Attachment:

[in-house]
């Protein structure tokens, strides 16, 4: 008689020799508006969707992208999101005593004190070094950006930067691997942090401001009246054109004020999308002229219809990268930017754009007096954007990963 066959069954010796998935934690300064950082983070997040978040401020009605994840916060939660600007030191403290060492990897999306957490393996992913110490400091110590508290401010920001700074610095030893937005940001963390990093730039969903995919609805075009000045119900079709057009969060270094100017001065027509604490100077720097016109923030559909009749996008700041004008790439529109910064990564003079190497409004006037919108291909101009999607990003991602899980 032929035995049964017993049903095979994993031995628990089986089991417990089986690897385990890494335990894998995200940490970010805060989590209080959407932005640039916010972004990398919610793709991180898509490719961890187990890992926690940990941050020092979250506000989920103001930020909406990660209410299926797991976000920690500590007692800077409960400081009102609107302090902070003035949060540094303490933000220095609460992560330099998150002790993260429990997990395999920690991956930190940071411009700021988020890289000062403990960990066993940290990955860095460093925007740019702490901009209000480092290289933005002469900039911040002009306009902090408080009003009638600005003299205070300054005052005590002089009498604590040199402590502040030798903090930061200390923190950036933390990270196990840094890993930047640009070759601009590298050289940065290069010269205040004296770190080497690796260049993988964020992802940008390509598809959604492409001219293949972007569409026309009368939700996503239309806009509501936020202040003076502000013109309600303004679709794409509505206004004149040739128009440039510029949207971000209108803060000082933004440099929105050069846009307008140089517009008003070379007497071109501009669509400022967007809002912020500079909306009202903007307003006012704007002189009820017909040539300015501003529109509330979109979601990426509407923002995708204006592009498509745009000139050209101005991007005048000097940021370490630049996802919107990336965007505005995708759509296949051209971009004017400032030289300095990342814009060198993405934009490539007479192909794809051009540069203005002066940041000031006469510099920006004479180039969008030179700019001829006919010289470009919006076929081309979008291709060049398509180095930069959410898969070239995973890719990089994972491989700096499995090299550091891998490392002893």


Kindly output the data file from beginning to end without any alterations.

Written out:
[in-house]
């Protein structure tokens, strides 16, 4: 008689020799508006969707992208999101005593004190070094950006930067691997942090401001009246054109004020999308002229219809990268930017754009007096954007990963 066959069954010796998935934690300064950082983070997040978040401020009605994840916060939660600007030191403290060492990897999306957490393996992913110490400091110590508290401010920001700074610095030893937005940001963390990093730039969903995919609805075009000045119900079709057009969060270094100017001065027509604490100077720097016109923030559909009749996008700041004008790439529109910064990564003079190497409004006037919108291909101009999607990003991602899980 032929035995049964017993049903095979994993031995628990089986089991417990089986690897385990890494335990894998995200940490970010805060989590209080959407932005640039916010972004990398919610793709991180898509490719961890187990890992926690940990941050020092979250506000989920103001930020909406990660209410299926797991976000920690500590007692800077409960400081009102609107302090902070003035949060540094303490933000220095609460992560330099998150002790993260429990997990395999920690991956930190940071411009700021988020890289000062403990960990066993940290990955860095460093925007740019702490901009209000480092290289933005002469900039911040002009306009902090408080009003009638600005003299205070300054005052005590002089009498604590040199402590502040030798903090930061200390923190950036933390990270196990840094890993930047640009070759601009590298050289940065290069010269205040004296770190080497690796260049993988964020992802940008390509598809959604492409001219293949972007569409026309009368939700996503239309806009509501936020202040003076502000013109309600303004679709794409509505206004004149040739128009440039510029949207971000209108803060000082933004440099929105050069846009307008140089517009008003070379007497071109501009669509400022967007809002912020500079909306009202903007307003006012704007002189009820017909040539300015501003529109509330979109979601990426509407923002995708204006592009498509745009000139050209101005991007005048000097940021370490630049996802919107990336965007505005995708759509296949051209971009004017400032030289300095990342814009060198993405934009490539007479192909794809051009540069203005002066940041000031006469510099920006004479180039969008030179700019001829006919010289470009919006076929081309979008291709060049398509180095930069959410898969070239995973890719990089994972491989700096499995090299550091891998490392002893």